Tom Barton: Irma pitch: Too many houses lack visible numbers

If there are any neighborhoods in Savannah that are darker at 1 a.m. than near East 32nd and Plant streets or further east of the railroad tracks on East Bolton street, I hope I don’t have the occasion to experience it anytime soon, especially as a newspaper carrier deliverying a Savannah Morning News route.

 

But moreso than the beleaguered U.S. Postal Service, the Morning News must go through to its subscribers, come wind, rain, water, hurricane or dark of night. It’s a pride thing.

So last Tuesday, a day after Hurricane Irma decimated the ranks of the Morning News carrier staff, it was all hands on deck among those of us desk jockeys to help deliver last Wednesday’s paper, as well as Monday’s and Tuesday’s editions, in a three-paper packet. I took a route. So did Publisher Michael Traynor, Vice President of Sales Chris Corey and Vice President of Production Robert Todd.

The task of delivering 119 newspapers to individual subscribers on a 20-mile-long route through the inner city reminded me of how easy I’ve got it, compared to carriers who deliver newspapers in the wee hours of the morning while most of the civilized world is sleeping.

But to get serious for a moment: The task also revealed something troublesome — too many houses in the city lack visible address numbers. Some were harder to find than chihuahuas at a weinerdog round-up. I would estimate that one out of every 10 houses where I tried to toss a newspaper had missing numbers, or numbers that were painted over or were stuck in hard to find places. I confess — I may have missed one or two deliveries, or pitched a free paper to a non-subscriber, because of poor night vision and because some residents apparently put little or no thought into posting numbers on their houses.

And the problem wasn’t just limited to houses in poorer neighborhoods. Some addresses on expensively restored townhouses in the high-rent district were tougher to find than a great Dane at a weiner dog round-up. Hint: those brass numbers afixed to dark red bricks, look cool in daylight, as do those gold decals that go on the glass above the doorway. But in pitch black darkness, the lack of contrast makes those numbers almost invisible. For inexperienced blind carrier bats like me, it was as if some residents had their homes done in Braille.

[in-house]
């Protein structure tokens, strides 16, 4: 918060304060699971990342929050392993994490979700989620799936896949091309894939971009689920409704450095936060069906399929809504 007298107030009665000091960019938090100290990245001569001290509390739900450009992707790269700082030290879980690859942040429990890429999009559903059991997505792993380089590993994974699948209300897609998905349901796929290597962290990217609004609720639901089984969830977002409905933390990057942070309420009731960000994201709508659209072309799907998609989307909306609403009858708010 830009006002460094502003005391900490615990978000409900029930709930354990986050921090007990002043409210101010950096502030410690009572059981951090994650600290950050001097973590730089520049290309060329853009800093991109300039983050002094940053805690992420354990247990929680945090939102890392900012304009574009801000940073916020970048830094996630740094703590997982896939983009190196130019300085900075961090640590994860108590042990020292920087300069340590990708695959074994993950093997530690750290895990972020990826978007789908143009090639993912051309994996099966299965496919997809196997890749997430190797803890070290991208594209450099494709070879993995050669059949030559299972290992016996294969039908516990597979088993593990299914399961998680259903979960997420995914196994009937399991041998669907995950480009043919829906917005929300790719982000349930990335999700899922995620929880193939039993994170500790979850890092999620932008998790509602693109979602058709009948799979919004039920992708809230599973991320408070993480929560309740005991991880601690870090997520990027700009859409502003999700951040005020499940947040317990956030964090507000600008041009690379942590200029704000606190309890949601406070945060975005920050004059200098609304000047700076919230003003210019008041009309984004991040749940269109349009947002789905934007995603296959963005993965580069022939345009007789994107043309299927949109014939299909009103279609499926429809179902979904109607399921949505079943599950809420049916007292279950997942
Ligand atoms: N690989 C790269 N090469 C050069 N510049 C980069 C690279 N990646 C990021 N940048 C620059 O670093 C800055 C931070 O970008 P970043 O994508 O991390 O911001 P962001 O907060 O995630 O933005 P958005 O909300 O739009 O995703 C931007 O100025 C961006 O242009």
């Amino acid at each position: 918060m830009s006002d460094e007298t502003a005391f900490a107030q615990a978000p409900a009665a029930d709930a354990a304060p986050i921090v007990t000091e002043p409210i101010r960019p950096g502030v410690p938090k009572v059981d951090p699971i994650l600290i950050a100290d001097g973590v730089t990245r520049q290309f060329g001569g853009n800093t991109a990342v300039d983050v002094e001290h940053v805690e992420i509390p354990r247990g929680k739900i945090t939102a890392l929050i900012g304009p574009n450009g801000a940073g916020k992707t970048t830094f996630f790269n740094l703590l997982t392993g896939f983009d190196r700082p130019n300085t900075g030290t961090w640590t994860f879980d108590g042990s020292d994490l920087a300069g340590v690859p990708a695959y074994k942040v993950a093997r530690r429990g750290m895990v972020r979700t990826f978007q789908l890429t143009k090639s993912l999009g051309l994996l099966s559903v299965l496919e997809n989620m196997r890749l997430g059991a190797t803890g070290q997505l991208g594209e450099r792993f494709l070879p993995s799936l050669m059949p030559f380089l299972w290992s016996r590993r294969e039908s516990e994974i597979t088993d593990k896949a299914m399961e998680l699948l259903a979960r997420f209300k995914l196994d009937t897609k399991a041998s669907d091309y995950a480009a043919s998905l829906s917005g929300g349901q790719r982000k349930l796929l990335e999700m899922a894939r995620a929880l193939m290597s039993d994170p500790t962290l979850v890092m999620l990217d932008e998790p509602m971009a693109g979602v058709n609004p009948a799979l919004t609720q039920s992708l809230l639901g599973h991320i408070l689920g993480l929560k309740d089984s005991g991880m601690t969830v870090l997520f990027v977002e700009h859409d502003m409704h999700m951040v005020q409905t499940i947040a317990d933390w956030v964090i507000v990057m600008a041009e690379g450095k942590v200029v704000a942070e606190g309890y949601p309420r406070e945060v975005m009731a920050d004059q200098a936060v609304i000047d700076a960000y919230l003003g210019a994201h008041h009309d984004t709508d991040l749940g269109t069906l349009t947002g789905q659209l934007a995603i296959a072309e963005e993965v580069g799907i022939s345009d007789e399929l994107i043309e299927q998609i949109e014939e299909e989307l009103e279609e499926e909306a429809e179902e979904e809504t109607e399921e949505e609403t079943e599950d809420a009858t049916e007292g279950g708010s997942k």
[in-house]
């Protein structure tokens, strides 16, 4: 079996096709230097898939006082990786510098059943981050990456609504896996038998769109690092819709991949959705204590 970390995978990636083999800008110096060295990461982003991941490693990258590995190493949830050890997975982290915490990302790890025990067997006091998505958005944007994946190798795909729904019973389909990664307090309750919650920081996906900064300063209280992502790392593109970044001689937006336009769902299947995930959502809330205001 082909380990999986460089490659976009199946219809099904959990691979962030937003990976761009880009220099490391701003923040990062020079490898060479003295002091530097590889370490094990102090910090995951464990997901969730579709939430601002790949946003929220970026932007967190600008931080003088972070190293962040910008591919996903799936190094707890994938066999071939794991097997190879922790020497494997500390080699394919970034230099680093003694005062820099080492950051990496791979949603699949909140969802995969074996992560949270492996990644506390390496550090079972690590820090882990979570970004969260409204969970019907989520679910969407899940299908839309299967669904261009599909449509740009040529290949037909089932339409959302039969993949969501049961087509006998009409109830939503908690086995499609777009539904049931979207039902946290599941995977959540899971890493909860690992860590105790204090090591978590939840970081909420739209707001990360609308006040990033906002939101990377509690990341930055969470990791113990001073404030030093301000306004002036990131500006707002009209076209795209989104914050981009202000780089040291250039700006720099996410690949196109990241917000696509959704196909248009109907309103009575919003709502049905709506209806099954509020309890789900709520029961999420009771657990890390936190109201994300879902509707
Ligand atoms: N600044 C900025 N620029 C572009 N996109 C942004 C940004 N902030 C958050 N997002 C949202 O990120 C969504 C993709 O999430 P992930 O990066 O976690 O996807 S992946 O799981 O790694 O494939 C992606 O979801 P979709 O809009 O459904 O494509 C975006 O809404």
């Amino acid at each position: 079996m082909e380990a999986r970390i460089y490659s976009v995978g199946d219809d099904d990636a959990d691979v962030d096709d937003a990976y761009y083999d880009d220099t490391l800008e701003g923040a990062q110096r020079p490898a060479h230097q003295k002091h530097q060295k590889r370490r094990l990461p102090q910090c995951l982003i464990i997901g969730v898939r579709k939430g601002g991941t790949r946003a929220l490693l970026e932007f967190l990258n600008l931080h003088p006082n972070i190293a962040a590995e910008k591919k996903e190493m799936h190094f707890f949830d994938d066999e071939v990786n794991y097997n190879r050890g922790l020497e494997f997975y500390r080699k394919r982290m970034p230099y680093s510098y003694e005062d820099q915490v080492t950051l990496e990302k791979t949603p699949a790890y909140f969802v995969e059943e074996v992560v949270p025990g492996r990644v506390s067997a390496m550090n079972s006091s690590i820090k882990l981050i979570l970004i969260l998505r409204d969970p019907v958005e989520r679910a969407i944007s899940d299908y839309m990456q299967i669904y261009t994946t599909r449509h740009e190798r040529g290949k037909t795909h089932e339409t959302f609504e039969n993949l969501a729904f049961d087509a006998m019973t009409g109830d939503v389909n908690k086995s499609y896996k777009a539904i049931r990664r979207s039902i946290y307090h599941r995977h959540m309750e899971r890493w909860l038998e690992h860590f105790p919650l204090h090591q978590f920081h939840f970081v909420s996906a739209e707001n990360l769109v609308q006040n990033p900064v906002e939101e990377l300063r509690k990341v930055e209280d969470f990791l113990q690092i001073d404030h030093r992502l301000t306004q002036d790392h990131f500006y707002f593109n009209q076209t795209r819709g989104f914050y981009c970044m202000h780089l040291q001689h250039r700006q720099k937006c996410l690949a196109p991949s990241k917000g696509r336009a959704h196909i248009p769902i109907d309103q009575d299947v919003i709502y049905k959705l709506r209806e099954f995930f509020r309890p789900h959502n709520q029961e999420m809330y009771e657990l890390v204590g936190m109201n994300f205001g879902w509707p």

While missing the Morning News or the occasional hot pepperoni pizza by delivery may not be tragic, think of a guy who’s sufffering a heart attack or a stroke, where every second counts, and is waiting on an ambulance that has just been called. Pity the poor victim and the hard-working emergency Medical service techs who are busting their buns to save a life and just can’t seem to find 321 EYZ St. Police officers who are responding to crimes in progress and are struggling to find the address can suffer similar frustrations.

And a word to the wise: Having a house number properly displayed isn’t an option, like having real hurricane shutters. It’s required by Savannah’s city code. Failure to do so could land a homeowner in hot water with the city. But judging from the large number of infractions I saw, it’s apparently not something that’s regularly enforced, probably because inspectors have more important things to do with their time.